Jim Bishop | Lookin’ fine in 2009 . . . compared to 1959?

When I was 14 years old, it was a very good year . . .
I had survived two years of confinement in the then brand-new Lenape Junior High School in Doylestown, Pa., and, with my parent’s encouragement, decided to join a new group of peers as a ninth grader at Christopher Dock Mennonite High School. It would mean boarding a rickety school bus (we called it “The Yellow Dog”) for a one-and-a-half hour, 25-mile ride daily ride each way.

It would be my last fairly carefree summer of swimming at local muddy, snake-infested farm ponds, riding my Phillips three-speed English bike long distances with buddies, listening non-stop to WIBG radio 99, Philadelphia, on my Silvertone six-transistor radio and spending hour after hour with my neighbor, Jim Helmbold, manning the controls of our make-believe radio station, WJIM, 540 on the AM dial.

(Our station would go “off the air” by the end of that year, perhaps foreshadowing the future of AM radio stations with music formats).

But it wasn’t all play and no work back then. There was a Saturday morning ritual of doing much of the weekly cleaning of the Doylestown Mennonite Church. Our family lived next door.

The task was made less tedious by playing WIBG through the church’s PA system (a bit embarrassing the time our pastor showed up unexpectedly while Frankie Ford’s “Sea Cruise” blasted through the sanctuary). Upon satisfactory completion, I rewarded myself by riding bike to the Doylestown Farmers Market for a shrimp sandwich and soft drink (and playing the pinball machines, five balls, six games for a quarter).

These and other memories were rekindled on Saturday evening, July 25, as I spinned platters and gave a talk to members of the Broadway High School class of 1959 at their 50th anniversary reunion.

The event took place in a large meeting room at Pano’s Restaurant in Harrisonburg. The turnout was amazing – about 140 people, 81 being from the 120-member class. The food was good, the fellowship even better, the music and memories the best – or so it seemed to this observer.

It didn’t take long to sense there is something special about this class – the record attendance and the good vibrations as persons met, figured out each other’s identity, then hugged and laughed and resumed conversation from where they may have left off at their last such gathering.

I put together a disc of 30 major hits from 1959 to play as background music while class members dined and engaged in animated conversation. The resulting collection of the most popular songs of that year represented an amazing cross-section of artists and genres.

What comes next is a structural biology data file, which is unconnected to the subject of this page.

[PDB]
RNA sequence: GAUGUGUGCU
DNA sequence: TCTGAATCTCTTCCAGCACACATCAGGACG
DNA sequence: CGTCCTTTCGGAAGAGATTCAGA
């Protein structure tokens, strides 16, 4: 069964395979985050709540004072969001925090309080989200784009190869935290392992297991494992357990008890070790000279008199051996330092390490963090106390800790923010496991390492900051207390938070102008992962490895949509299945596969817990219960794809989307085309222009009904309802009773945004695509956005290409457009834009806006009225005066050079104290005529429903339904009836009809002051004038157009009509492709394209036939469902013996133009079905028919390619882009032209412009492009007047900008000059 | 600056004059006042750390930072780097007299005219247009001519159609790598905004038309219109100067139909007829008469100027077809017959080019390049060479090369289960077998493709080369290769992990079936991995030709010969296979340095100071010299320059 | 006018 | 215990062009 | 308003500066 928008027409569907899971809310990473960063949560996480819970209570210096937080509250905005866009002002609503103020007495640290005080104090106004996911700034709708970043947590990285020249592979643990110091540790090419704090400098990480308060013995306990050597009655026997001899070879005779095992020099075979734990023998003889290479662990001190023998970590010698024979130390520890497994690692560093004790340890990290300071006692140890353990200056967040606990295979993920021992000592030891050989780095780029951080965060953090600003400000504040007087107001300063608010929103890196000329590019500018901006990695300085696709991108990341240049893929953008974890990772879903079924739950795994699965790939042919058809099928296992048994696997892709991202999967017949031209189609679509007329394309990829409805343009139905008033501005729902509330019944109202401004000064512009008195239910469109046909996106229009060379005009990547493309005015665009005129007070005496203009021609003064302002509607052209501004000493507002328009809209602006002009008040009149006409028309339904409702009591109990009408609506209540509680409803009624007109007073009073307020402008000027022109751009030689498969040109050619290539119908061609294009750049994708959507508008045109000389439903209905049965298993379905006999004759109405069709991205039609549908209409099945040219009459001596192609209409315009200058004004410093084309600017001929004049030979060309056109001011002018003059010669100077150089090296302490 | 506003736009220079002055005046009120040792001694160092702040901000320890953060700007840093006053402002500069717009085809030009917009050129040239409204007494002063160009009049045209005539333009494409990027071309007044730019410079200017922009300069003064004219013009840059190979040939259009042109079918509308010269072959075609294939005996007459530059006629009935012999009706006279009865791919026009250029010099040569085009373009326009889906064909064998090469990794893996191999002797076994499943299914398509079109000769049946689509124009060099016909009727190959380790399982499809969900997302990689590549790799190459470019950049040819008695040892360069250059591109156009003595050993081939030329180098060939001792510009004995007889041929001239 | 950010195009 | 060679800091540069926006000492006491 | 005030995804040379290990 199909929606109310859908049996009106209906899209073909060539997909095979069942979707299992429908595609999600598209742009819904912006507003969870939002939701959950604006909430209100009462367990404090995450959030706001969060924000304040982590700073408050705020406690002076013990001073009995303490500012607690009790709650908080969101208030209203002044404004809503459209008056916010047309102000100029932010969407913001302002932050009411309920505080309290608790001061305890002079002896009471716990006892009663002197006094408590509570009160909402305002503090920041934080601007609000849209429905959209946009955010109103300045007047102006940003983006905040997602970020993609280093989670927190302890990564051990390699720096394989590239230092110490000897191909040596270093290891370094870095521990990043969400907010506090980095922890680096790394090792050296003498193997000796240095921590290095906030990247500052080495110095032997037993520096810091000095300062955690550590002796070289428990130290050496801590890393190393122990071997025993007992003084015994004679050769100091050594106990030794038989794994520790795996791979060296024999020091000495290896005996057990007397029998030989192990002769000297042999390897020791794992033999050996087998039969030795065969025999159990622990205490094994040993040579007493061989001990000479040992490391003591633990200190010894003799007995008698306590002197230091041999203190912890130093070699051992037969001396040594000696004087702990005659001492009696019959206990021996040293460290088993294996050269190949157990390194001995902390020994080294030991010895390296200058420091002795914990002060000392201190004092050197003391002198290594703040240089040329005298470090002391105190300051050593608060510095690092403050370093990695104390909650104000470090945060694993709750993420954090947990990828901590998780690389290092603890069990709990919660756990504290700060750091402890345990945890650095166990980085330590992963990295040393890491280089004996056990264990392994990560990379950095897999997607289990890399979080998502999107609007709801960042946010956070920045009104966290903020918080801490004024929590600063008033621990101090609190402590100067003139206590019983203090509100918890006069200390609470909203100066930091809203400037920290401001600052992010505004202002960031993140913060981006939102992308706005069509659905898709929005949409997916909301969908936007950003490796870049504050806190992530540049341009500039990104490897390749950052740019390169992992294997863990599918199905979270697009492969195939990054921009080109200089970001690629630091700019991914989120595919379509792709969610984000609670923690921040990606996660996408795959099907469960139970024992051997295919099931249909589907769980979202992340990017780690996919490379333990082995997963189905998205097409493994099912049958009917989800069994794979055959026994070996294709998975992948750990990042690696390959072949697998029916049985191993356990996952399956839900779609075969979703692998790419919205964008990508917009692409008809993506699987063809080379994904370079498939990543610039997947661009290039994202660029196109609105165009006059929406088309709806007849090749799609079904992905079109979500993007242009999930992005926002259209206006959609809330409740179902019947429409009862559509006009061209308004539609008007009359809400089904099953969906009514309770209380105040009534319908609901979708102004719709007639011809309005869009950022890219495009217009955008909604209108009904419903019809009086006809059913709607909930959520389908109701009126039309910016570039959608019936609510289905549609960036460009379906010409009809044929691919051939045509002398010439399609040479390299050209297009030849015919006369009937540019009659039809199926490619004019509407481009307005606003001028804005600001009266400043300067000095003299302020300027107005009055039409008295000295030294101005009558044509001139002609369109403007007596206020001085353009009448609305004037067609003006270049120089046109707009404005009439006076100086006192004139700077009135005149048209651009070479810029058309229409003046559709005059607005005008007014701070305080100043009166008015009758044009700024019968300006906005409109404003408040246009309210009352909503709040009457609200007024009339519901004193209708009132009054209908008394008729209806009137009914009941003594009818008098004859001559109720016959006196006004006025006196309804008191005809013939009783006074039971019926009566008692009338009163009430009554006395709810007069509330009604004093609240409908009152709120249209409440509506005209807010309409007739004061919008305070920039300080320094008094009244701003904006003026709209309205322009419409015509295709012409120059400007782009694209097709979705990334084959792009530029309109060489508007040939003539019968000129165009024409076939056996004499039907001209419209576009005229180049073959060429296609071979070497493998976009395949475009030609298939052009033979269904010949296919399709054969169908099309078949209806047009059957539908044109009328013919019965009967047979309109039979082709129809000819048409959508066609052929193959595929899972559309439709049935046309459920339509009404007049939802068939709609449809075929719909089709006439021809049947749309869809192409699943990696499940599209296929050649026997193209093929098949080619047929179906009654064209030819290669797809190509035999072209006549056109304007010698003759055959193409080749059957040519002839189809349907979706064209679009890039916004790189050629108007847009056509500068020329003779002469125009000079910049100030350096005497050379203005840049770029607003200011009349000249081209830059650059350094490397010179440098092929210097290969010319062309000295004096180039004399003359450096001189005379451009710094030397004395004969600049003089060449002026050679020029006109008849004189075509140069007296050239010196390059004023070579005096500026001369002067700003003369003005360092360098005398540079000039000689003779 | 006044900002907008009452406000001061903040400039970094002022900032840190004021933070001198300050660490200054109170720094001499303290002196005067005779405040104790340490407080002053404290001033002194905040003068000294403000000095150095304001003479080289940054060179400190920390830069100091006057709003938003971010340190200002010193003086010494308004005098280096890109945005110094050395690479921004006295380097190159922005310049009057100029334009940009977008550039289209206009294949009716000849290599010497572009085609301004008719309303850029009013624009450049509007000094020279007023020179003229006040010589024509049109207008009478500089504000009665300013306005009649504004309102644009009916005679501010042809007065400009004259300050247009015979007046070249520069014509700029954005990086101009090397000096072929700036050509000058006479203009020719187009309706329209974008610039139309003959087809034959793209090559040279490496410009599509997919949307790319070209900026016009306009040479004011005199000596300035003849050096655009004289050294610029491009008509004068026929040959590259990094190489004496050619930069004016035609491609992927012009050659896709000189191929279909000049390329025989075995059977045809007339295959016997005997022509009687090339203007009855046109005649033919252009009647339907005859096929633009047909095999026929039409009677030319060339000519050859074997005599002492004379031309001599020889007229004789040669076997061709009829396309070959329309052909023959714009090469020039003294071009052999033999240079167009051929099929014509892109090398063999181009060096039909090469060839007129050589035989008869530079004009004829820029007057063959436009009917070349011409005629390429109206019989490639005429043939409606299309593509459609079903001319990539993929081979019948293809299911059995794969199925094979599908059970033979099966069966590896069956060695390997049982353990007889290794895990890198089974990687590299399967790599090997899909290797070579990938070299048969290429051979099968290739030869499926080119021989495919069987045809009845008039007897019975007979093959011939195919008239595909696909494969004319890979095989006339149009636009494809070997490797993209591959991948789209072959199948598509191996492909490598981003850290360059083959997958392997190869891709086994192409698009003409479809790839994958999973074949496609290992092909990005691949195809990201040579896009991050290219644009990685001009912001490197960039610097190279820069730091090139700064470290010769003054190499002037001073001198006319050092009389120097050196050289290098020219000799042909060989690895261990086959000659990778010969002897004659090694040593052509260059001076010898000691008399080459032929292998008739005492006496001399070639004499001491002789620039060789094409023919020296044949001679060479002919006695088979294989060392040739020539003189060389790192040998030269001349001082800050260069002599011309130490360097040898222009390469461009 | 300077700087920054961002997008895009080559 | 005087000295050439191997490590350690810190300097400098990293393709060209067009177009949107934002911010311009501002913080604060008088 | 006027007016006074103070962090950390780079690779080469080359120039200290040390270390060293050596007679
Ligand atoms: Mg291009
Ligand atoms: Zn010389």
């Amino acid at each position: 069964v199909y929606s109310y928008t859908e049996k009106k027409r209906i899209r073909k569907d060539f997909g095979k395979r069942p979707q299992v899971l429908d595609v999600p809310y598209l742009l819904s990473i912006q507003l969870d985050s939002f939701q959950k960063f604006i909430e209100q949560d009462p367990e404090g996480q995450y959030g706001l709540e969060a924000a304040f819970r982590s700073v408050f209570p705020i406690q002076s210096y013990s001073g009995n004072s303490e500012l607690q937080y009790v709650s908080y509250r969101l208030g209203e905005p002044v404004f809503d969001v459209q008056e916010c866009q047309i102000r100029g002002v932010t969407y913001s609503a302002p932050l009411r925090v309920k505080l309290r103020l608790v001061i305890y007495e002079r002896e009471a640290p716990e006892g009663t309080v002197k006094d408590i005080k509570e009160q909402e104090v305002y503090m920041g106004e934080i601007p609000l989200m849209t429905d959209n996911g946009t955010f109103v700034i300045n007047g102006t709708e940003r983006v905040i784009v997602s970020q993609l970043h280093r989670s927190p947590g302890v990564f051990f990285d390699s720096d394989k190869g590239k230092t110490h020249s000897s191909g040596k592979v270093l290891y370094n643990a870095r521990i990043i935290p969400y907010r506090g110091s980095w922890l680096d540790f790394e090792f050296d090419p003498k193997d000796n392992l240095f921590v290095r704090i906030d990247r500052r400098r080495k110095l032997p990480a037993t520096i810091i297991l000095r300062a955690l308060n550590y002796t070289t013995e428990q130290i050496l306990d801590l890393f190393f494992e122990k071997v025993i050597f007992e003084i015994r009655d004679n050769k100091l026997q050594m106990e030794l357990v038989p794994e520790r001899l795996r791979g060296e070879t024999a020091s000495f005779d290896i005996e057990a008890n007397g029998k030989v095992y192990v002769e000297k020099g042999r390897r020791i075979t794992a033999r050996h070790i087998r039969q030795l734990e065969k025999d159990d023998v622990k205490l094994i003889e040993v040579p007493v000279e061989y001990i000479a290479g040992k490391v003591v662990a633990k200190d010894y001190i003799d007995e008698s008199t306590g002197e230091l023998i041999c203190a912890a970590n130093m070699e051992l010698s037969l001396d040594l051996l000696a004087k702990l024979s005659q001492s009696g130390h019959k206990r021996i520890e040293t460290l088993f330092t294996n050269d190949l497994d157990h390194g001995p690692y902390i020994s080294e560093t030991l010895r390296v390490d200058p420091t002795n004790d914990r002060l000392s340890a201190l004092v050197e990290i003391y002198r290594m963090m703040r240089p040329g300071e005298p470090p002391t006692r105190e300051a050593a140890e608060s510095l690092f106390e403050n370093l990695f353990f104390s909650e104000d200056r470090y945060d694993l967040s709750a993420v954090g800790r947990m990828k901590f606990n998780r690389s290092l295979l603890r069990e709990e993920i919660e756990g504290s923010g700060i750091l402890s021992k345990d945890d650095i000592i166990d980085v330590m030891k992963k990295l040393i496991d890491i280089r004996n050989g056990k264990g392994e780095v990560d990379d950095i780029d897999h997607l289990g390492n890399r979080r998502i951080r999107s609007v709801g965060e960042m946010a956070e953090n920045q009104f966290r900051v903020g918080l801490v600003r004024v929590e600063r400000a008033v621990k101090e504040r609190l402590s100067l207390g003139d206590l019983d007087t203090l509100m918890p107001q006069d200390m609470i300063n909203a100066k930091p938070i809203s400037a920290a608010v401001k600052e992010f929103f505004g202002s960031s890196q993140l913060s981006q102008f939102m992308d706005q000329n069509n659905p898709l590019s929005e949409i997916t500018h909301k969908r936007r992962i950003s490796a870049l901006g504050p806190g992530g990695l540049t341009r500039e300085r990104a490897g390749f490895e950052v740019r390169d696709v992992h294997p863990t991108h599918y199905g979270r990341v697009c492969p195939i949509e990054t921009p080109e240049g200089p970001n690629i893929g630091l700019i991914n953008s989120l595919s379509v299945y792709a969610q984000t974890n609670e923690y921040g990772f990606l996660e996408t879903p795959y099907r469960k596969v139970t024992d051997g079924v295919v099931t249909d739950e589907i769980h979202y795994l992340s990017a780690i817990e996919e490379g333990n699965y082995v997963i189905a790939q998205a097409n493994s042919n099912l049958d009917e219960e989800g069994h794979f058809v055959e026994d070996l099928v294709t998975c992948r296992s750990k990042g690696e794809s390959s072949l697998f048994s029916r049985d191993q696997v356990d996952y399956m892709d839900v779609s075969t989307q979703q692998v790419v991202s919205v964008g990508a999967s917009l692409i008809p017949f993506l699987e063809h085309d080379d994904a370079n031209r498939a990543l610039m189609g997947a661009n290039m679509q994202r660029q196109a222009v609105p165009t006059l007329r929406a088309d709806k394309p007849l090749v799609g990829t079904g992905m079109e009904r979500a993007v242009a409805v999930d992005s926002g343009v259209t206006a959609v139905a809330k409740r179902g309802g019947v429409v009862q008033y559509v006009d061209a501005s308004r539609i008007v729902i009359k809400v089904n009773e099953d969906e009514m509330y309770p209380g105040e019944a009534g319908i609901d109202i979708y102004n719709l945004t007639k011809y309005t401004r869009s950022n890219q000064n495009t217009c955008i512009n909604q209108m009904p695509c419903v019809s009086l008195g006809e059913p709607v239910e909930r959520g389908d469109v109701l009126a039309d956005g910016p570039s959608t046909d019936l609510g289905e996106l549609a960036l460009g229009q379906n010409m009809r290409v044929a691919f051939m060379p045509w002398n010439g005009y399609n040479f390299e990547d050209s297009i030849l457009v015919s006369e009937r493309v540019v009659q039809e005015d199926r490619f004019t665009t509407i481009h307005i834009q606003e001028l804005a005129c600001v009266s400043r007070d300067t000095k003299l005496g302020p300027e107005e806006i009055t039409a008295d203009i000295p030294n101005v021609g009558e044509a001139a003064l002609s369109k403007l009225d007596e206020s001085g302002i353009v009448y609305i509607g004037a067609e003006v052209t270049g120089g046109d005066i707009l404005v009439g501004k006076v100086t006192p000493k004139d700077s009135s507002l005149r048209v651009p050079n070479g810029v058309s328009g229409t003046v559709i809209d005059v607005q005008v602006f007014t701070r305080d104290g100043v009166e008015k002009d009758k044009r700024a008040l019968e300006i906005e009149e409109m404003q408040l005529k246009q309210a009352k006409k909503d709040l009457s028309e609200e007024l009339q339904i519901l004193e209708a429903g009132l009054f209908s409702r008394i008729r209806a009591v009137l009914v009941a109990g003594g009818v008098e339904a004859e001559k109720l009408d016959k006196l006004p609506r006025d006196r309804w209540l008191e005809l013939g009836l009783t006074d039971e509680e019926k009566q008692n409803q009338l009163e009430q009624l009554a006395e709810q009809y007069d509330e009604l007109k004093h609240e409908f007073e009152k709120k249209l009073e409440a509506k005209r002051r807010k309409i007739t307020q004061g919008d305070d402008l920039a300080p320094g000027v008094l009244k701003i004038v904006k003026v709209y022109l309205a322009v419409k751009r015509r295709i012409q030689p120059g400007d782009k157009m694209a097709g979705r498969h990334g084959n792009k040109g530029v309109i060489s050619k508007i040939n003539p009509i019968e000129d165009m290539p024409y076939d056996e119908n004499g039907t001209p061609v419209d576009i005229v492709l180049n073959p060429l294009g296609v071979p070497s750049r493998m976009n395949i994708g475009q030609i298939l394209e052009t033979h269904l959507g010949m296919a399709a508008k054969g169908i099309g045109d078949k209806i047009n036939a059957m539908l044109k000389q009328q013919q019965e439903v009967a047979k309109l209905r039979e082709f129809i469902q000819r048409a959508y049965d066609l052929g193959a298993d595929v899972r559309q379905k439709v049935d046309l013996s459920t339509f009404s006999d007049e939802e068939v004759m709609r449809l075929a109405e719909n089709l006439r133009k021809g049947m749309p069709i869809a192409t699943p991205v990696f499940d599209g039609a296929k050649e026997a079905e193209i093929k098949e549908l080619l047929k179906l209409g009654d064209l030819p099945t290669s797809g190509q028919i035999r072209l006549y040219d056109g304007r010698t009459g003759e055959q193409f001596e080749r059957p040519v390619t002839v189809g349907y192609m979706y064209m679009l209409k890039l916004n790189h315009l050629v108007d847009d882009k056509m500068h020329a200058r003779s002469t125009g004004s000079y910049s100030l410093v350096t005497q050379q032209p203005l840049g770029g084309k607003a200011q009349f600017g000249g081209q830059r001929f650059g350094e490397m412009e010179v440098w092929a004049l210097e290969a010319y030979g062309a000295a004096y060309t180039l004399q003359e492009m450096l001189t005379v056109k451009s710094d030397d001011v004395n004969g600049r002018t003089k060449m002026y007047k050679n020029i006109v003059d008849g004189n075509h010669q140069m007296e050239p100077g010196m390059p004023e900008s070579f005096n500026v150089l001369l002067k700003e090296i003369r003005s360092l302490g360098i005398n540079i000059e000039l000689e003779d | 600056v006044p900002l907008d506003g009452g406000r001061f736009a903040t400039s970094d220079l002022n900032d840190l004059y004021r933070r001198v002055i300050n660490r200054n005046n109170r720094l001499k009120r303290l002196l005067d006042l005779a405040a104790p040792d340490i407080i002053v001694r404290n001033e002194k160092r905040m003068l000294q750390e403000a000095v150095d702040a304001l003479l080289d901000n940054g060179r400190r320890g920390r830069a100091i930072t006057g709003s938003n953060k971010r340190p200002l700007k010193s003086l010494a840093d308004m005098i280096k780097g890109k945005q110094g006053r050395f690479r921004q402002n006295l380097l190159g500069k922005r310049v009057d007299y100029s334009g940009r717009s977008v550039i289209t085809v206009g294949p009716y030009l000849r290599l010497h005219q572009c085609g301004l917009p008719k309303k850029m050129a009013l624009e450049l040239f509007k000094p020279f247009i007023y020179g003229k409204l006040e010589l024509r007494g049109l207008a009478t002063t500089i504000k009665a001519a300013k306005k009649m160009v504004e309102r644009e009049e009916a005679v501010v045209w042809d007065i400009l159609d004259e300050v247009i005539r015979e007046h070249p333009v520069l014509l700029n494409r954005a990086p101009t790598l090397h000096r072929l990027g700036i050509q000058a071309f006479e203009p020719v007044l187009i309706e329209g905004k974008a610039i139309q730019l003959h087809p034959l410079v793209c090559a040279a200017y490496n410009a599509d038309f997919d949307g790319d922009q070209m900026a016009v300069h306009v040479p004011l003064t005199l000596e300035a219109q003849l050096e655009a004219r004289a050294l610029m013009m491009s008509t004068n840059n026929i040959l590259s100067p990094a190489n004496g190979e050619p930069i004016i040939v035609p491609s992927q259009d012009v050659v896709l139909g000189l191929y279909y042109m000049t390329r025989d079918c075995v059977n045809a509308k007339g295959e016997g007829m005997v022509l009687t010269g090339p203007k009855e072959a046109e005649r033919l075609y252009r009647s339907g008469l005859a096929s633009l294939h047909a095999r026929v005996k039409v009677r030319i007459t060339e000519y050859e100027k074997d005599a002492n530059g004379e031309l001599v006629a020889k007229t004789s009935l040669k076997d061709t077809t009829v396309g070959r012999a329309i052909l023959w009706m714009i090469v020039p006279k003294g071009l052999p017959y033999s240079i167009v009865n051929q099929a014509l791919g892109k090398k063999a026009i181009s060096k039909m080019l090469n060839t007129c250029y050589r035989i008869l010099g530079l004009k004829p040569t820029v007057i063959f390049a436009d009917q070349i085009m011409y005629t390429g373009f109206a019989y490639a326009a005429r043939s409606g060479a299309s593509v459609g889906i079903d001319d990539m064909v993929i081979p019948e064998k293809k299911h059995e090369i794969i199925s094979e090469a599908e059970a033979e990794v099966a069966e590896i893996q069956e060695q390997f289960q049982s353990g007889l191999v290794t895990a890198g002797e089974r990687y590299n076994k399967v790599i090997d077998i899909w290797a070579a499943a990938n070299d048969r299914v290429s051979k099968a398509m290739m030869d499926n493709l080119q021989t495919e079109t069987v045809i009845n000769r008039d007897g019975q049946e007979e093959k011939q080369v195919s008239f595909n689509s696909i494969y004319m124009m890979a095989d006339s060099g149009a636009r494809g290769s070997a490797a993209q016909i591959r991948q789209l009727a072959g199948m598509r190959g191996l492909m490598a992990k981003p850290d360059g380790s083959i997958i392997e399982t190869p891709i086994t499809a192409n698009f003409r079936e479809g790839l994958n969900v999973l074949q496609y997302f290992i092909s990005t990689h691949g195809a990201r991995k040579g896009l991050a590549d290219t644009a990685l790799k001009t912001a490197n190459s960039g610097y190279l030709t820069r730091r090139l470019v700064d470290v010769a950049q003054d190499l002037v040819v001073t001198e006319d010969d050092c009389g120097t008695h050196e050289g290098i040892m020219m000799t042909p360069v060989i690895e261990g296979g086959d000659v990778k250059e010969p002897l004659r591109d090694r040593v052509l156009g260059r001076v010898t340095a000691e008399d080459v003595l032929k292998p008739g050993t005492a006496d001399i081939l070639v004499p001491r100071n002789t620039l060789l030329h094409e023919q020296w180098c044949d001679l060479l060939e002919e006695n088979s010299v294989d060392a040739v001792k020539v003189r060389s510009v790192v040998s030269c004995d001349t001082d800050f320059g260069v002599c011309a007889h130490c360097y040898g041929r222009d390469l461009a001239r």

Instrumentals frequently occupied the #1 chart position, i.e., “The Happy Organ” by Dave (Baby) Cortez, and “Sleep Walk” by Canadian brothers Santo & Johnny (Farina).

Novelty-comedy selections included “Alvin’s Harmonica,” David Seville and the Chipmunks; “Chantilly Lace,” The Big Bopper (aka J.P. Richardson), taken in that fatal plane crash in a snowy Iowa cornfield on Feb. 3, 1959; “Charlie Brown,” The Coasters and “MTA,” The Kingston Trio (did Charlie ever get off that Boston subway?).

I only put one song by the King of Rock and Roll on the disc – “A Big Hunk of Love” – mainly because Elvis only scored one top ten hit that year, recorded on furlough during his two-year hitch with the Army.

A most unlikely tune, rather far removed from straight-ahead rock and roll, spent nine weeks at No. 1 on the Billboard chart. The biggest hit of Walden Robert Cassoto’s career, a track lifted from his first album, became the biggest-selling song of 1959.

The artist: (the late) Bobby Darin. The song: “Mack the Knife,” a jazzy arrangement of the 1929 composition by Kurt Weill and Bertolt Brecht for the German play, “Threepenny Opera.” Who’d-a thunk it?

Class president Bill Moyers did a masterful job as reunion emcee, introducing guests and giving recognitions (all five starters on the 1958-59 men’s basketball team were present) and leading a remembrance for the 17 class members no longer living. Lee Rutherford was the first class member to pass away, the summer of 1959; the most recent was class vice president and reunion planning committee member Carroll Dickenson, who died only one week ago.

My after-dinner presentation included highlights of the year 1959, ranging from international and national events to the cultural scene, including, of course, music. I told the group how my passion for the music of the 1950’s evolved, played snippets of tunes of that ebullient era and invited the audience to name the artist or group. They fared amazingly well.

To paraphrase Bro. Bob Seger: Fifty years . . . where’d they go? Fifty years . . . I don’t know. Like a ’59 Cadillac, the years (or tailfins) won’t come back. But, with a little effort, a class reunion can function like a carefully-tossed boomerang to bring back special times, people and memories, providing encouragement and strength for whatever lies ahead.

At least, that seemed the case for members of the Broadway High School class of 1959 who came together these 50 years later to experience and cherish some magical moments.

 

– Column by Jim Bishop

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